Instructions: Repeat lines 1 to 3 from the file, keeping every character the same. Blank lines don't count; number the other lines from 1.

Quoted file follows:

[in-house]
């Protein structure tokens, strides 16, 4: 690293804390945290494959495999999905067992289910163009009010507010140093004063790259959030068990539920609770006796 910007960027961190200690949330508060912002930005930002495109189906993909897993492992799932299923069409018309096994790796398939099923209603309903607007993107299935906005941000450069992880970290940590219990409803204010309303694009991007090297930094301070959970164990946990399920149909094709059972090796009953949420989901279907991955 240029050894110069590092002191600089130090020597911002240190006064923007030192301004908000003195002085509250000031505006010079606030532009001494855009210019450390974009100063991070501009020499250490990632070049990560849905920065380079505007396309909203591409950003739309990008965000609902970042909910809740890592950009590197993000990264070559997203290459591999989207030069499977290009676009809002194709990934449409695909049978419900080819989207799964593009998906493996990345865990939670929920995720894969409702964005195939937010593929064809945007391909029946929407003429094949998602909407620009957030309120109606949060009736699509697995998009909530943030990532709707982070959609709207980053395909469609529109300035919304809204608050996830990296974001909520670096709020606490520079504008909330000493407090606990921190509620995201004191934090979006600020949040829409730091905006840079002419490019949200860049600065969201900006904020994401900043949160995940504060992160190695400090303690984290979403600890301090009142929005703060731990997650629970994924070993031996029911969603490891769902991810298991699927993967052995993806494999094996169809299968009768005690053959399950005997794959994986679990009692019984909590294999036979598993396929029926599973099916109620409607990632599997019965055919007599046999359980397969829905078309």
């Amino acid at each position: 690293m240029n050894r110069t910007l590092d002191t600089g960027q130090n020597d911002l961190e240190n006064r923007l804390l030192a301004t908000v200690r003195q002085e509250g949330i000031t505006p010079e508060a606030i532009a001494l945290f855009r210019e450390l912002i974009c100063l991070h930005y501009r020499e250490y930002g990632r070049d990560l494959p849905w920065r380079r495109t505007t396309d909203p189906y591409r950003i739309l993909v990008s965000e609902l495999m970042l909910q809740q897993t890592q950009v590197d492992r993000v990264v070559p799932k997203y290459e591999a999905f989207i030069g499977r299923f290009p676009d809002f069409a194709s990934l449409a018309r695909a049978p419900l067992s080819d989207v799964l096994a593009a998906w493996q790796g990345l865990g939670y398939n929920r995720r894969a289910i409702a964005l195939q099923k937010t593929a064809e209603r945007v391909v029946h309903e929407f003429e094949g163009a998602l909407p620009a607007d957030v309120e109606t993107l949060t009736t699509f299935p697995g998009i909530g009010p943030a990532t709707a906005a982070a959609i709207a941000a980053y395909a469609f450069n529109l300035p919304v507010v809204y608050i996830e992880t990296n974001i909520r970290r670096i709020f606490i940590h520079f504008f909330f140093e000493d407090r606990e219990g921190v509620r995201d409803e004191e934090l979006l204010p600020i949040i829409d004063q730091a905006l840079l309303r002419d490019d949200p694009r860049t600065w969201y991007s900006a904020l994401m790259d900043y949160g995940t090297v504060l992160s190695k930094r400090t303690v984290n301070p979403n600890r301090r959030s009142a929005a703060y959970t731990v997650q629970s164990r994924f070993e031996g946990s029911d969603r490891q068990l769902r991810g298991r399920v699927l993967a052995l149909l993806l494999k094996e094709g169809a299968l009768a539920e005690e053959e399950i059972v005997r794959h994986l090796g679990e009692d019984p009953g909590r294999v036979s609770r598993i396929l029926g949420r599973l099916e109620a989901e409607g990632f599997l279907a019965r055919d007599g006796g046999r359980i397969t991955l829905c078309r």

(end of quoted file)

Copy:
[in-house]
């Protein structure tokens, strides 16, 4: 690293804390945290494959495999999905067992289910163009009010507010140093004063790259959030068990539920609770006796 910007960027961190200690949330508060912002930005930002495109189906993909897993492992799932299923069409018309096994790796398939099923209603309903607007993107299935906005941000450069992880970290940590219990409803204010309303694009991007090297930094301070959970164990946990399920149909094709059972090796009953949420989901279907991955 240029050894110069590092002191600089130090020597911002240190006064923007030192301004908000003195002085509250000031505006010079606030532009001494855009210019450390974009100063991070501009020499250490990632070049990560849905920065380079505007396309909203591409950003739309990008965000609902970042909910809740890592950009590197993000990264070559997203290459591999989207030069499977290009676009809002194709990934449409695909049978419900080819989207799964593009998906493996990345865990939670929920995720894969409702964005195939937010593929064809945007391909029946929407003429094949998602909407620009957030309120109606949060009736699509697995998009909530943030990532709707982070959609709207980053395909469609529109300035919304809204608050996830990296974001909520670096709020606490520079504008909330000493407090606990921190509620995201004191934090979006600020949040829409730091905006840079002419490019949200860049600065969201900006904020994401900043949160995940504060992160190695400090303690984290979403600890301090009142929005703060731990997650629970994924070993031996029911969603490891769902991810298991699927993967052995993806494999094996169809299968009768005690053959399950005997794959994986679990009692019984909590294999036979598993396929029926599973099916109620409607990632599997019965055919007599046999359980397969829905078309």
């Amino acid at each position: 690293m240029n050894r110069t910007l590092d002191t600089g960027q130090n020597d911002l961190e240190n006064r923007l804390l030192a301004t908000v200690r003195q002085e509250g949330i000031t505006p010079e508060a606030i532009a001494l945290f855009r210019e450390l912002i974009c100063l991070h930005y501009r020499e250490y930002g990632r070049d990560l494959p849905w920065r380079r495109t505007t396309d909203p189906y591409r950003i739309l993909v990008s965000e609902l495999m970042l909910q809740q897993t890592q950009v590197d492992r993000v990264v070559p799932k997203y290459e591999a999905f989207i030069g499977r299923f290009p676009d809002f069409a194709s990934l449409a018309r695909a049978p419900l067992s080819d989207v799964l096994a593009a998906w493996q790796g990345l865990g939670y398939n929920r995720r894969a289910i409702a964005l195939q099923k937010t593929a064809e209603r945007v391909v029946h309903e929407f003429e094949g163009a998602l909407p620009a607007d957030v309120e109606t993107l949060t009736t699509f299935p697995g998009i909530g009010p943030a990532t709707a906005a982070a959609i709207a941000a980053y395909a469609f450069n529109l300035p919304v507010v809204y608050i996830e992880t990296n974001i909520r970290r670096i709020f606490i940590h520079f504008f909330f140093e000493d407090r606990e219990g921190v509620r995201d409803e004191e934090l979006l204010p600020i949040i829409d004063q730091a905006l840079l309303r002419d490019d949200p694009r860049t600065w969201y991007s900006a904020l994401m790259d900043y949160g995940t090297v504060l992160s190695k930094r400090t303690v984290n301070p979403n600890r301090r959030s009142a929005a703060y959970t731990v997650q629970s164990r994924f070993e031996g946990s029911d969603r490891q068990l769902r991810g298991r399920v699927l993967a052995l149909l993806l494999k094996e094709g169809a299968l009768a539920e005690e053959e399950i059972v005997r794959h994986l090796g679990e009692d019984p009953g909590r294999v036979s609770r598993i396929l029926g949420r599973l099916e109620a989901e409607g990632f599997l279907a019965r055919d007599g006796g046999r359980i397969t991955l829905c078309r």